updated 11/01/2007 AT 2:00 PM ET
•originally published 11/01/2007 AT 2:45 PM ET
The Rev. Al Sharpton says he is willing to meet Duane “Dog” Chapman, the A&E reality star who is under fire for making racist remarks, and would like Chapman to join in an upcoming march on Washington, D.C., to demonstrate his opposition to hate crimes and racism.
Sharpton’s v.p. of communications, Rachel Noerdlinger, confirms that the Dog the Bounty Hunter star, 54, has called the minster’s National Action Network several times in the past day, seeking a meeting following the public airing of a taped phone call in which Chapman makes racist slurs.
Sharpton was not available to receive the calls but has written Chapman a letter, in which he agrees to meet with him – but says he will not disrupt his preparations for the D.C. march to do so.
“If you wish to meet with me somewhere on the road that is fine, but be assured that I will not sanitize the kind of hate language that leads to the hate action that has left so many people vulnerable in America today,” writes Sharpton, 53.
Sharpton’s message goes on to invite Chapman to join the march to show his support for the victims of racism – people who “unlike you don’t have publicists, don’t have lawyers, and don’t have any protection.”
Noerdlinger said she did not know if Chapman had responded to the letter.
Full text of Sharpton’s letter
Dear Mr. Chapman:
I received your call while on the road promoting a March I am leading on the United States Justice Department on November 16th in Washington, DC , along with Martin Luther King, III, and other leaders in the community against hate crimes and racial attacks around the country. The revelation of your conversation came at a time that is most frightening to a lot of people because we are in a state of crisis with the proliferation of racial attacks, hate crimes, and bias incidents in the United States and abroad. In fact, Abraham H. Foxman, the Executive Director of the Anti-Defamation League and I released an unprecedented joint statement today because of this climate. Even more concerning to me though is that the Justice Department and the federal government have failed to intervene in cases all over the country of racial bigotry and hate which is the reason we are having our march on Nov. 16th in front of the Justice Department.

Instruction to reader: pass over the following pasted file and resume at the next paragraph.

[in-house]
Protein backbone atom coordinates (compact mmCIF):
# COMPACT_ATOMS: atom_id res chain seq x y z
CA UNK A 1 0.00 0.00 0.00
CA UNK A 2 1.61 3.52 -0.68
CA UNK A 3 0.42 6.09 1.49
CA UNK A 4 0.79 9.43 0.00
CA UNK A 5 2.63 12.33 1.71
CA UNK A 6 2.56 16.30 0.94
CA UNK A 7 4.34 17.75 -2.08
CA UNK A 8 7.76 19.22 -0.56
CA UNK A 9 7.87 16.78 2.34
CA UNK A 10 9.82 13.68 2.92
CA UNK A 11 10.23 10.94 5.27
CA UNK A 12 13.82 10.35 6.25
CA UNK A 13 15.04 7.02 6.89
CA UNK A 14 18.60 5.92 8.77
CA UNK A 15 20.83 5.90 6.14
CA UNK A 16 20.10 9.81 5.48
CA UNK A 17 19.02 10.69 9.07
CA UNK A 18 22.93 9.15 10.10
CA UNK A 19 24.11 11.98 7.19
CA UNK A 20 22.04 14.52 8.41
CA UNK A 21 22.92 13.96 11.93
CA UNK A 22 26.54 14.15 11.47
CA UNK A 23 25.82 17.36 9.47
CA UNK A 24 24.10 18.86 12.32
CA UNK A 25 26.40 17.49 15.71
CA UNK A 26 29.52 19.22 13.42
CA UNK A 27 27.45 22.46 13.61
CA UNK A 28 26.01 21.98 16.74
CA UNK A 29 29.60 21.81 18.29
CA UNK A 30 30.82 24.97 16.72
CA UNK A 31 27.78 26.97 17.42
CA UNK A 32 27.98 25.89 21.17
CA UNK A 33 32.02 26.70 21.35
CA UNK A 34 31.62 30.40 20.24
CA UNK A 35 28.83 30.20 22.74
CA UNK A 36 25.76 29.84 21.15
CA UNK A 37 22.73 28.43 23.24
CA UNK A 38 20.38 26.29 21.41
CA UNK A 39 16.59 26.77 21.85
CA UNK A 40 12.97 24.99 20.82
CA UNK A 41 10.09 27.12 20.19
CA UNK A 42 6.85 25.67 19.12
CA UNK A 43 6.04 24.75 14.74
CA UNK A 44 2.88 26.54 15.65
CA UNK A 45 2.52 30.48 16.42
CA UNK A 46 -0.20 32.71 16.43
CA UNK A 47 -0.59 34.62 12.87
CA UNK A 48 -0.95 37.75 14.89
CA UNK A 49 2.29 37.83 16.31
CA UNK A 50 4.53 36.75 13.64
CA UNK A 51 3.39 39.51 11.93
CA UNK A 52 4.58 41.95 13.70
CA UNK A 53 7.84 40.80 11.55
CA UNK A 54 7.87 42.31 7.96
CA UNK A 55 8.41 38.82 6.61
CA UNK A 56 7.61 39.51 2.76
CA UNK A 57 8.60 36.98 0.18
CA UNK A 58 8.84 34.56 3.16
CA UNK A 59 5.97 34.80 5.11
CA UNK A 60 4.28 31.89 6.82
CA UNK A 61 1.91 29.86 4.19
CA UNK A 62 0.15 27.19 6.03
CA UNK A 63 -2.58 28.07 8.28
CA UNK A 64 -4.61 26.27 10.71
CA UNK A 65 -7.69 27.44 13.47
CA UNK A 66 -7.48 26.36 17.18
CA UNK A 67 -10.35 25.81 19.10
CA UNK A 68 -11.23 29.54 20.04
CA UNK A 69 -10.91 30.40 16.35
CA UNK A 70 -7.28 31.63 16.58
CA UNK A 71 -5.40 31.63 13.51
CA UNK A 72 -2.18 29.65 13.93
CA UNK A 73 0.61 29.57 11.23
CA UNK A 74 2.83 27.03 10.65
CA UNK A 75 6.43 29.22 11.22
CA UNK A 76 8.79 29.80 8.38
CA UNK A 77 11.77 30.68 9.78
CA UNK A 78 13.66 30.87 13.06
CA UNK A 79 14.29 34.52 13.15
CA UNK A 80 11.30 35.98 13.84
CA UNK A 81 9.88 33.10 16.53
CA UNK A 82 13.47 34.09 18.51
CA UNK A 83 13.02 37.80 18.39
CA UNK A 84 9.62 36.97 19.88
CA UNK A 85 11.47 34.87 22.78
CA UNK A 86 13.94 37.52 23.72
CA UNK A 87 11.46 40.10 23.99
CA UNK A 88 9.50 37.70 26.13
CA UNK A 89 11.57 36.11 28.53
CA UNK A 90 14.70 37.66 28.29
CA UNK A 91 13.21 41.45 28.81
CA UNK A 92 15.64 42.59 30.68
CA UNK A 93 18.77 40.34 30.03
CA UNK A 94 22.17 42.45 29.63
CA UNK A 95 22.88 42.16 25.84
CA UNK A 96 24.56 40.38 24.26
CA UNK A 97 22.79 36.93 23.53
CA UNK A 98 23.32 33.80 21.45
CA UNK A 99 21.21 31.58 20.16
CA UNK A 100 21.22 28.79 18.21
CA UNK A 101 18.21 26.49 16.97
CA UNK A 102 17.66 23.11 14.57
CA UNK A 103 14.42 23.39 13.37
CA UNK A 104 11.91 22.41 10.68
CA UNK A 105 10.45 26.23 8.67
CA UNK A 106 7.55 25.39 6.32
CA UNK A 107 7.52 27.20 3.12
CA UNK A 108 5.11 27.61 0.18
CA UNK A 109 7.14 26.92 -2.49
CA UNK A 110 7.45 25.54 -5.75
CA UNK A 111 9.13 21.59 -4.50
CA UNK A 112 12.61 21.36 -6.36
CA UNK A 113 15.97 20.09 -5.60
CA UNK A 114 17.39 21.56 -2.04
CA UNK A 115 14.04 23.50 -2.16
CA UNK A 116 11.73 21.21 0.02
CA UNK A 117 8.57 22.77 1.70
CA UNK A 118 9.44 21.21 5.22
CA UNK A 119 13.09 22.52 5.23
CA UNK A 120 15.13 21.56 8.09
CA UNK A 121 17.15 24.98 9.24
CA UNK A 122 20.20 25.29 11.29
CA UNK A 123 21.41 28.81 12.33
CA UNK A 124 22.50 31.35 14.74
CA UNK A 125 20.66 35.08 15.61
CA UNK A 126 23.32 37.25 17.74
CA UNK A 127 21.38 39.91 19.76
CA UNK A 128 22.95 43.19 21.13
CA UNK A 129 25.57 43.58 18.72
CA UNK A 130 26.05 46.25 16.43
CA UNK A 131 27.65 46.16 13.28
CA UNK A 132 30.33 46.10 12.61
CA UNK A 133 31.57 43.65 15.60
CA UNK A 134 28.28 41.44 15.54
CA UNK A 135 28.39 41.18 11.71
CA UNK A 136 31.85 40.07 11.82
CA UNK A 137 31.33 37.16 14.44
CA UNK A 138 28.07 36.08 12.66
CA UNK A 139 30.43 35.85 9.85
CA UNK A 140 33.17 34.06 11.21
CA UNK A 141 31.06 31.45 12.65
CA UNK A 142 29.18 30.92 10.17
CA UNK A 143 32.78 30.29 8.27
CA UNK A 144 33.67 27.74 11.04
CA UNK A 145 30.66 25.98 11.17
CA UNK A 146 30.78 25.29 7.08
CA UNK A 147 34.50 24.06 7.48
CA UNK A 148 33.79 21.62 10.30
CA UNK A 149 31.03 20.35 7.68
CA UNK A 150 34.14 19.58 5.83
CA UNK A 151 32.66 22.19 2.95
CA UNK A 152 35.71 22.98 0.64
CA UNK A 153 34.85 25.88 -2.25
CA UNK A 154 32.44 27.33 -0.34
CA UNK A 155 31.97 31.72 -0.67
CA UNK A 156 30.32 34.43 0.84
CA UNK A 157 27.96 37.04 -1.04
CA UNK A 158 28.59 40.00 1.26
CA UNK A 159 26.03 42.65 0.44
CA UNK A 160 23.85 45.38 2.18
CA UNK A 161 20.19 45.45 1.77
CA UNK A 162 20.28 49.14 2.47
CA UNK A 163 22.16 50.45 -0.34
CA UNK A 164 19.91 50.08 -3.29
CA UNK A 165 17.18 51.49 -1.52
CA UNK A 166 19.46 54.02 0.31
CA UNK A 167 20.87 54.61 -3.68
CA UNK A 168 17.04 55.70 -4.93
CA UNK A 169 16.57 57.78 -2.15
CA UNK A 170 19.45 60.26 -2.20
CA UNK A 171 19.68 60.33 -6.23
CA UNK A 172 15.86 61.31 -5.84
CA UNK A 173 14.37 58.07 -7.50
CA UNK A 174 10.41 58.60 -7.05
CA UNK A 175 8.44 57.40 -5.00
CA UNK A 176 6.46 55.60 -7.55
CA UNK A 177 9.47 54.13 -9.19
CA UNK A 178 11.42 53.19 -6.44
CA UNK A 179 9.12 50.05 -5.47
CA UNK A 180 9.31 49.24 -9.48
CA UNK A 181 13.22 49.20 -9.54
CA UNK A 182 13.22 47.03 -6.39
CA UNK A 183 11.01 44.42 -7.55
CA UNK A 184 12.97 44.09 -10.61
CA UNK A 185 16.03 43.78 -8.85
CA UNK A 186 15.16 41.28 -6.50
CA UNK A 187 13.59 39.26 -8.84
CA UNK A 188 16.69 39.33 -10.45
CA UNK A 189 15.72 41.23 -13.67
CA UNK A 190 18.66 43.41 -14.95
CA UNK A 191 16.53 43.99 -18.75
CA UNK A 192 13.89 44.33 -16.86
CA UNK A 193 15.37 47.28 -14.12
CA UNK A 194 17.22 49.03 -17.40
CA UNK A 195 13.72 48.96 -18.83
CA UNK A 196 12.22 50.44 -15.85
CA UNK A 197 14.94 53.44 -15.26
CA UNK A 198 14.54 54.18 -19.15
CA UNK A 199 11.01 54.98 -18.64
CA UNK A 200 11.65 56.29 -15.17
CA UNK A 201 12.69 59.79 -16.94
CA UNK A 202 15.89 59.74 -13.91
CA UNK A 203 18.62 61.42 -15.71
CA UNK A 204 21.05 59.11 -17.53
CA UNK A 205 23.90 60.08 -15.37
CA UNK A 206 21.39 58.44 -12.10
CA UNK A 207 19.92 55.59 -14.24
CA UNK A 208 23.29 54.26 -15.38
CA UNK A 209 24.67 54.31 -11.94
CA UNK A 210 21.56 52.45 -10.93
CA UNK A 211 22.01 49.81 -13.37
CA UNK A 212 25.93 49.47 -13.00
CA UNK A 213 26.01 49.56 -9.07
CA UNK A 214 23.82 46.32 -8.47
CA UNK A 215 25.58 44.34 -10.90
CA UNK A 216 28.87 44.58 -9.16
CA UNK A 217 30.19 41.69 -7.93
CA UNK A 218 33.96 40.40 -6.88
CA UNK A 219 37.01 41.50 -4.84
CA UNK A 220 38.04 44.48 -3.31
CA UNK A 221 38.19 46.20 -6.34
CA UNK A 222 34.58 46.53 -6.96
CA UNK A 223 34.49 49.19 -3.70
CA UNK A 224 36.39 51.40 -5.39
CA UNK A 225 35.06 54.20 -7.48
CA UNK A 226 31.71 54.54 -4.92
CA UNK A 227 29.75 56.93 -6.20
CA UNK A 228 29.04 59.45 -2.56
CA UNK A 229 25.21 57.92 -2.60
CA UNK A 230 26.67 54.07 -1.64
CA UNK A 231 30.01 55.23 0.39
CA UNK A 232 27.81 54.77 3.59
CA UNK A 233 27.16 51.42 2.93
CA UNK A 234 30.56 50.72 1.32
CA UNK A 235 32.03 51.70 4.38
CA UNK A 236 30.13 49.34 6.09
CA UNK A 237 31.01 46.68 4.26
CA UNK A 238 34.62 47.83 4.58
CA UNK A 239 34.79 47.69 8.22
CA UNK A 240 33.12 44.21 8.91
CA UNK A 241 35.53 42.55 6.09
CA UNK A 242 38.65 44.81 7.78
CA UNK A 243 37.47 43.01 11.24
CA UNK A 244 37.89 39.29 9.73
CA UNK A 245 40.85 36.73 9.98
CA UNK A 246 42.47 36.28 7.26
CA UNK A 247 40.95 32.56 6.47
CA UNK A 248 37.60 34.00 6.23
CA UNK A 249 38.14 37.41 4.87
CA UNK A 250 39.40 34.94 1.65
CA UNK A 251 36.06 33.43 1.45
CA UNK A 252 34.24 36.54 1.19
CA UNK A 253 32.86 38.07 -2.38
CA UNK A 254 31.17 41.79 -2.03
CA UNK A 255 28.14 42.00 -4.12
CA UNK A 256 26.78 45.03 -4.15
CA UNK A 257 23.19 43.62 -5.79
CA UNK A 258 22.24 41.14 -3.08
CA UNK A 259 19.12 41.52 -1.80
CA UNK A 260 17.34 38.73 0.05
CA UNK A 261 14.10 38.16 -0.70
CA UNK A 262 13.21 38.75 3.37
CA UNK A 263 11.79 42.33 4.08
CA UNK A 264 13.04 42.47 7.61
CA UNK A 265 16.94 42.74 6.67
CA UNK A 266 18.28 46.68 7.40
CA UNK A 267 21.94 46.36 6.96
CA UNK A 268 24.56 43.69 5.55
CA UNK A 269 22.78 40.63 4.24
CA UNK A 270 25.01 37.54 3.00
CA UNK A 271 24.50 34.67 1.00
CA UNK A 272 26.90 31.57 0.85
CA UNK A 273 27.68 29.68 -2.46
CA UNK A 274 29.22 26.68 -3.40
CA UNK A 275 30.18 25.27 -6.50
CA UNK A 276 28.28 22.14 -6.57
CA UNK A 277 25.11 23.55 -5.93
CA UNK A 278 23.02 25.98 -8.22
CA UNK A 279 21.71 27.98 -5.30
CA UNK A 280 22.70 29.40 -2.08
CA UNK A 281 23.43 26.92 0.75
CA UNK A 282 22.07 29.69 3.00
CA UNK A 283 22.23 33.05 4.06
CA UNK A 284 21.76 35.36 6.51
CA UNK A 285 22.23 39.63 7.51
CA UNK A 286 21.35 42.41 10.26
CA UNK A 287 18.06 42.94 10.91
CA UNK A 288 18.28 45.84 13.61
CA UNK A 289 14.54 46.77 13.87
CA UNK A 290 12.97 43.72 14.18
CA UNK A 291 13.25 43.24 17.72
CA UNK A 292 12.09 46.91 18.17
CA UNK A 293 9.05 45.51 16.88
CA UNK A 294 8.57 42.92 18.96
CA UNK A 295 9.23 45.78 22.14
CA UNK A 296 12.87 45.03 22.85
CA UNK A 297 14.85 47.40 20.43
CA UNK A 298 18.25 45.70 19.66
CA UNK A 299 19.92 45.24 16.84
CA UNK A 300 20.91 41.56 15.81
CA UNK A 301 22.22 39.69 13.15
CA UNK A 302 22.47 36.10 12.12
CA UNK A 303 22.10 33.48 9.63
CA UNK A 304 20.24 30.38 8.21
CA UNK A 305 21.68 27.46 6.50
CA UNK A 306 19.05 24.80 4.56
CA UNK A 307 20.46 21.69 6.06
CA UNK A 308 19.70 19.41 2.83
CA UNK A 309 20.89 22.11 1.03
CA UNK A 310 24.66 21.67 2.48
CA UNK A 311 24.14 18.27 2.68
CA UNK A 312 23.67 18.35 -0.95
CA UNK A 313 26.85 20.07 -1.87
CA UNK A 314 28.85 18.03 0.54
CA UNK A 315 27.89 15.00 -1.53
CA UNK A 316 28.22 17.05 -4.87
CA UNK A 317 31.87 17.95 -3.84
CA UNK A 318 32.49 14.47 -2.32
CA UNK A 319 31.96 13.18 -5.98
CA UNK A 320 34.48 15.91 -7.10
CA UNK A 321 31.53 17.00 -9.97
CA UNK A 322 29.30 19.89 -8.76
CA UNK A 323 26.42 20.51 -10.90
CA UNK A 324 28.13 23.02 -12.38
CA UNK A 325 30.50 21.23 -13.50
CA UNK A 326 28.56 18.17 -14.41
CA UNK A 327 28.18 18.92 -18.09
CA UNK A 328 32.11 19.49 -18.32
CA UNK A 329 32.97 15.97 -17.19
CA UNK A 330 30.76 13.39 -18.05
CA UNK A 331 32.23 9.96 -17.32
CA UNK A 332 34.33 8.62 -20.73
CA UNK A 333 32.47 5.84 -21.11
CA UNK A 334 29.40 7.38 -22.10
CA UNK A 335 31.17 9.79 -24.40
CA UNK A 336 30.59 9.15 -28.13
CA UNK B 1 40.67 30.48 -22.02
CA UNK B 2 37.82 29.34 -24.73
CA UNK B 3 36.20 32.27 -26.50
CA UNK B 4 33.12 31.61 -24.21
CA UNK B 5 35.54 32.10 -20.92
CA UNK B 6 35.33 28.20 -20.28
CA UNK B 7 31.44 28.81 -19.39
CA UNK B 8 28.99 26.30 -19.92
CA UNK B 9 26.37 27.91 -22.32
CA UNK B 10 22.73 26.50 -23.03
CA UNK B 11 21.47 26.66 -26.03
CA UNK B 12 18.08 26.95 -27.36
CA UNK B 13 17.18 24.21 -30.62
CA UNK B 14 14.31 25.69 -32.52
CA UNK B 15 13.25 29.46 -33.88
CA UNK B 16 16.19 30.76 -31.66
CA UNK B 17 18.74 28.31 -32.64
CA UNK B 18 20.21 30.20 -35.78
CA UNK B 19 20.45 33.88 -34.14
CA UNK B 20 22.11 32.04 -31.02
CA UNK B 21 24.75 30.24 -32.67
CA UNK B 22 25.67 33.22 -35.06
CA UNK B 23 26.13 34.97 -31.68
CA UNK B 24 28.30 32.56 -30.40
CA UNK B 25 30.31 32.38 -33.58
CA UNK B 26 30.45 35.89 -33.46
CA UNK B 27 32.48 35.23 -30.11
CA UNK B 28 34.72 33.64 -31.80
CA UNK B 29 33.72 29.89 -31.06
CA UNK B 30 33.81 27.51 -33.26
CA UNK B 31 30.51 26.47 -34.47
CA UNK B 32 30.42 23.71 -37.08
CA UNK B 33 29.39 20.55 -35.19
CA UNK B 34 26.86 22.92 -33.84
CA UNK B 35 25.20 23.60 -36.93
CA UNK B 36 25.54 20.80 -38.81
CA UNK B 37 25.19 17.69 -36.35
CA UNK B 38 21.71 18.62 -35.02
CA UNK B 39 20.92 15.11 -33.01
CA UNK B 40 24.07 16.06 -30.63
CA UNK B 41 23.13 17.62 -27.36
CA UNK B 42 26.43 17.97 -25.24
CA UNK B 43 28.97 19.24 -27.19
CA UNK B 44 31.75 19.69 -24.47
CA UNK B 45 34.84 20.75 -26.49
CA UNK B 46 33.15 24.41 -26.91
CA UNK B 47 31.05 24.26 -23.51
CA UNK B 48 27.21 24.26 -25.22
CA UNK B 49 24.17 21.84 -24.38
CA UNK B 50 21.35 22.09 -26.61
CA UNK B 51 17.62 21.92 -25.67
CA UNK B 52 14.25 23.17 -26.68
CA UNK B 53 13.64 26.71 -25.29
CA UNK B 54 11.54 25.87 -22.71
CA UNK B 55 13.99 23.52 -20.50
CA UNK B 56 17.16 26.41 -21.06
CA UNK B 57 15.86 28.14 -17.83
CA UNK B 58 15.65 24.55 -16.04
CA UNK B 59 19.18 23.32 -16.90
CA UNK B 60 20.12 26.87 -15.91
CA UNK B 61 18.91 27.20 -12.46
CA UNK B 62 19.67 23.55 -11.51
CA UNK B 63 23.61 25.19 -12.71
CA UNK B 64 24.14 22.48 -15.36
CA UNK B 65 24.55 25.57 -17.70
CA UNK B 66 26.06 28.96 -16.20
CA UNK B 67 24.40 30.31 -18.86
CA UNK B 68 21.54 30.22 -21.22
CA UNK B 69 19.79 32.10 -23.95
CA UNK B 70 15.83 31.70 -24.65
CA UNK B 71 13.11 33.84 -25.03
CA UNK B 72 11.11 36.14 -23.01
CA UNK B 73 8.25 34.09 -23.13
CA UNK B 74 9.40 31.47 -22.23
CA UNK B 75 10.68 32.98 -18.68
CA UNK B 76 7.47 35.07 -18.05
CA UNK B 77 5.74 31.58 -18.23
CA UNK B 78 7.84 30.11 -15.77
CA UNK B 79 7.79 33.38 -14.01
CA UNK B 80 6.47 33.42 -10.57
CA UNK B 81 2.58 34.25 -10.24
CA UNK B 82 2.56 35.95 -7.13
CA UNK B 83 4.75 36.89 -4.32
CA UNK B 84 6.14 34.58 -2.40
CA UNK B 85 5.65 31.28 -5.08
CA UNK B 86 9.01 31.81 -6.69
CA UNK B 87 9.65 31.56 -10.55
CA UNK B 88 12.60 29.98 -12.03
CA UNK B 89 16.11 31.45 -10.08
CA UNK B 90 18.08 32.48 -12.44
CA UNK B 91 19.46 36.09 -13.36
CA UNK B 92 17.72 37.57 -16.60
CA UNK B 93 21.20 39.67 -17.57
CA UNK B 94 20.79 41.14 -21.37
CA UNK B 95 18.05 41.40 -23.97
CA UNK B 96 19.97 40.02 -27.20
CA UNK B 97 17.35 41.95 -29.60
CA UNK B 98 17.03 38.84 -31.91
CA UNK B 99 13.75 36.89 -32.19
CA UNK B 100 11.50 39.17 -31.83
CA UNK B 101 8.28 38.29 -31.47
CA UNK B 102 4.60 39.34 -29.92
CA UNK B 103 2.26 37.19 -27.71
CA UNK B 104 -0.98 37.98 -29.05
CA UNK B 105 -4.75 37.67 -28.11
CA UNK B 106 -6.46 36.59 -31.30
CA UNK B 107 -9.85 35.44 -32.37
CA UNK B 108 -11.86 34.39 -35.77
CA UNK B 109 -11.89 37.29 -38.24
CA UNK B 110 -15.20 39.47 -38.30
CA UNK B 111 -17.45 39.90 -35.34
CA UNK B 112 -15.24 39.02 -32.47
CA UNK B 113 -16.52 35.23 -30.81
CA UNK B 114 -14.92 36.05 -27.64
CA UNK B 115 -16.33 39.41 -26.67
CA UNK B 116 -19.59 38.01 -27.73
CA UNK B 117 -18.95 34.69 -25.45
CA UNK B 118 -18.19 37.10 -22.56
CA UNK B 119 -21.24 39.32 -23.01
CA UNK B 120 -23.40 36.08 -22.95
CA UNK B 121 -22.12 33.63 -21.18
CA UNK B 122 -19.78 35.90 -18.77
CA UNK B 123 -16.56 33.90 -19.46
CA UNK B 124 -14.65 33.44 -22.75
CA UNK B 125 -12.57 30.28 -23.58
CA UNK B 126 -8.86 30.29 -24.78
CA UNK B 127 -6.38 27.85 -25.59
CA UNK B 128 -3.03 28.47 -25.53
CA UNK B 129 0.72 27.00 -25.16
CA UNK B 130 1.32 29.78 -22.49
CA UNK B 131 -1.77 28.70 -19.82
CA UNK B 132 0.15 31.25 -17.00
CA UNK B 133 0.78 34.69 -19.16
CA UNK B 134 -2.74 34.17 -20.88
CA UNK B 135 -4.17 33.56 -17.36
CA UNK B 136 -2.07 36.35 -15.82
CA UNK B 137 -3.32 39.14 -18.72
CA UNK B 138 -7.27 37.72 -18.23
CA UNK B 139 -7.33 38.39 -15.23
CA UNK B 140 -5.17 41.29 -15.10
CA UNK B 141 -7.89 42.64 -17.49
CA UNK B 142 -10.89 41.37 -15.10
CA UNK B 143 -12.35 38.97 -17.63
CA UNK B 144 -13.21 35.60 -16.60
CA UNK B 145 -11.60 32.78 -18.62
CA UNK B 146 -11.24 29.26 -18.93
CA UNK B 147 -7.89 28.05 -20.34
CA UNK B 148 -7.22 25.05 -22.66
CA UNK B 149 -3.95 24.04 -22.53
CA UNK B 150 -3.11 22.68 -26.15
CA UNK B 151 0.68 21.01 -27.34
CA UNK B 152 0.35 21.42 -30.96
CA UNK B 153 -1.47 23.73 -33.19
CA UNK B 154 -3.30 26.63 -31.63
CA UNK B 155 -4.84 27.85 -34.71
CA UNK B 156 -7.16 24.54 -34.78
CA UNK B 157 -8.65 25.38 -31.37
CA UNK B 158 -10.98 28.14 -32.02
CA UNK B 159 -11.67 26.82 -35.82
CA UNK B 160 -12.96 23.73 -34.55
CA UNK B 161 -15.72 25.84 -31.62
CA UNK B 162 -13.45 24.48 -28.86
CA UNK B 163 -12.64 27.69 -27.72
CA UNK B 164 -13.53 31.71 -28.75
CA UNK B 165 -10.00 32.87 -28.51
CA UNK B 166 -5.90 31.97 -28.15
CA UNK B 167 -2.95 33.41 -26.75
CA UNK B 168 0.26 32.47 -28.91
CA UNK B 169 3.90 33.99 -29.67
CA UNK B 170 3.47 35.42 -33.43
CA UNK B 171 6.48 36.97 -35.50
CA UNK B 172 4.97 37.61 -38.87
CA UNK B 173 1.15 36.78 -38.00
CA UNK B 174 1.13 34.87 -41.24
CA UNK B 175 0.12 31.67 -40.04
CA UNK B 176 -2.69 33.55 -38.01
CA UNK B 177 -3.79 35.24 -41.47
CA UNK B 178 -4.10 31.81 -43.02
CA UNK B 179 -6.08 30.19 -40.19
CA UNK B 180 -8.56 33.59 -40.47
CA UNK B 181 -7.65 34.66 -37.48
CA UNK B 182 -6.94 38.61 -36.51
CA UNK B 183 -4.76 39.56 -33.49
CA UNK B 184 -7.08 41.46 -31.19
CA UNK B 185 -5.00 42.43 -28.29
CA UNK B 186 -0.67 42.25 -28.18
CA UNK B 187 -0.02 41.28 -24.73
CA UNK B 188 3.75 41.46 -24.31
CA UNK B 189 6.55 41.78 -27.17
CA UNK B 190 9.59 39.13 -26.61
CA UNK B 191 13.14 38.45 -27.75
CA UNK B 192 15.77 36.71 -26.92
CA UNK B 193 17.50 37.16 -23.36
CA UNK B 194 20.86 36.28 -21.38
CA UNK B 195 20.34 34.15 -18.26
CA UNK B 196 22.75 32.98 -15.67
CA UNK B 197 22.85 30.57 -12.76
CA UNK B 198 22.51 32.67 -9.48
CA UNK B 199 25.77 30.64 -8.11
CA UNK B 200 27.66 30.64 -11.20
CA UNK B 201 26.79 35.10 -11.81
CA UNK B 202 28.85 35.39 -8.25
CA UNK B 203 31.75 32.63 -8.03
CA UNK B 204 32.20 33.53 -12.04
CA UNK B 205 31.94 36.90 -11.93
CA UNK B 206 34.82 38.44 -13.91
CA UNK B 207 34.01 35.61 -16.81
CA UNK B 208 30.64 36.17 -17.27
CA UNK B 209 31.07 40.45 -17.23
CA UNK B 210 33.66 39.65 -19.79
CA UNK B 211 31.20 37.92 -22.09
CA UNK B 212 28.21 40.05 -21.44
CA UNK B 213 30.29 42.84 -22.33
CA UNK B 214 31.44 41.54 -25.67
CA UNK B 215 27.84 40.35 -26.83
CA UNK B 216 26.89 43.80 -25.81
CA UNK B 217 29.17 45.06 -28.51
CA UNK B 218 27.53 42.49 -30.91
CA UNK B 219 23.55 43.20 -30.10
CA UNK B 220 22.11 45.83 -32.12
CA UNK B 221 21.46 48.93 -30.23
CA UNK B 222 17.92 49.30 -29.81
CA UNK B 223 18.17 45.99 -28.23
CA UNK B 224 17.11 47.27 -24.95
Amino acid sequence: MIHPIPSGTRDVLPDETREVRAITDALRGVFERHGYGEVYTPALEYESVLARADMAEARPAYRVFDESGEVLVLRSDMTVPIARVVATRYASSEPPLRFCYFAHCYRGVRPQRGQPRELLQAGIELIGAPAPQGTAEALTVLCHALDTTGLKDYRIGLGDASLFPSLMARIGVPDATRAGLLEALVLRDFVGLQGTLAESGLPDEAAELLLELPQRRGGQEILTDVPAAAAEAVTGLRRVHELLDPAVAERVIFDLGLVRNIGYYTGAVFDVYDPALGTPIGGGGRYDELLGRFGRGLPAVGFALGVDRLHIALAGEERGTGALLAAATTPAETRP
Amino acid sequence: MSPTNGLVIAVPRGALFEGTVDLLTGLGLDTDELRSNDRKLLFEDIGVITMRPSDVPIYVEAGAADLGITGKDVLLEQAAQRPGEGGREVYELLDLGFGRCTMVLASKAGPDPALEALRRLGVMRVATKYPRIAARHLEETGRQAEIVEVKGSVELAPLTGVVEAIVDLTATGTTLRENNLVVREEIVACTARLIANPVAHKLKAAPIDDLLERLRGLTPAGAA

As a Minister I would be inclined to meet with you despite the racist and grotesque things I heard you say, but I am not willing to rearrange my schedule around the country building up for this march to do so. If you wish to meet with me somewhere on the road that is fine, but be assured that I will not sanitize the kind of hate language that leads to the hate action that has left so many people vulnerable in America today. The company that airs the show has the right to take steps by any means when there is a public display of a character of bigotry. We did not call on your company’s action but we will not call against your company’s action, because what was said in private is now public, and they have a right to deal with their public perception.
If you are sincere that this does not reflect you, you should not only meet with us, but you should march with us on November 16th and call on the government of the United States to protect people, that unlike you don’t have publicists, don’t have lawyers, and don’t have any protection. They used to have the protection of the United States government.
In Progress, Reverend Al Sharpton President of National Action Network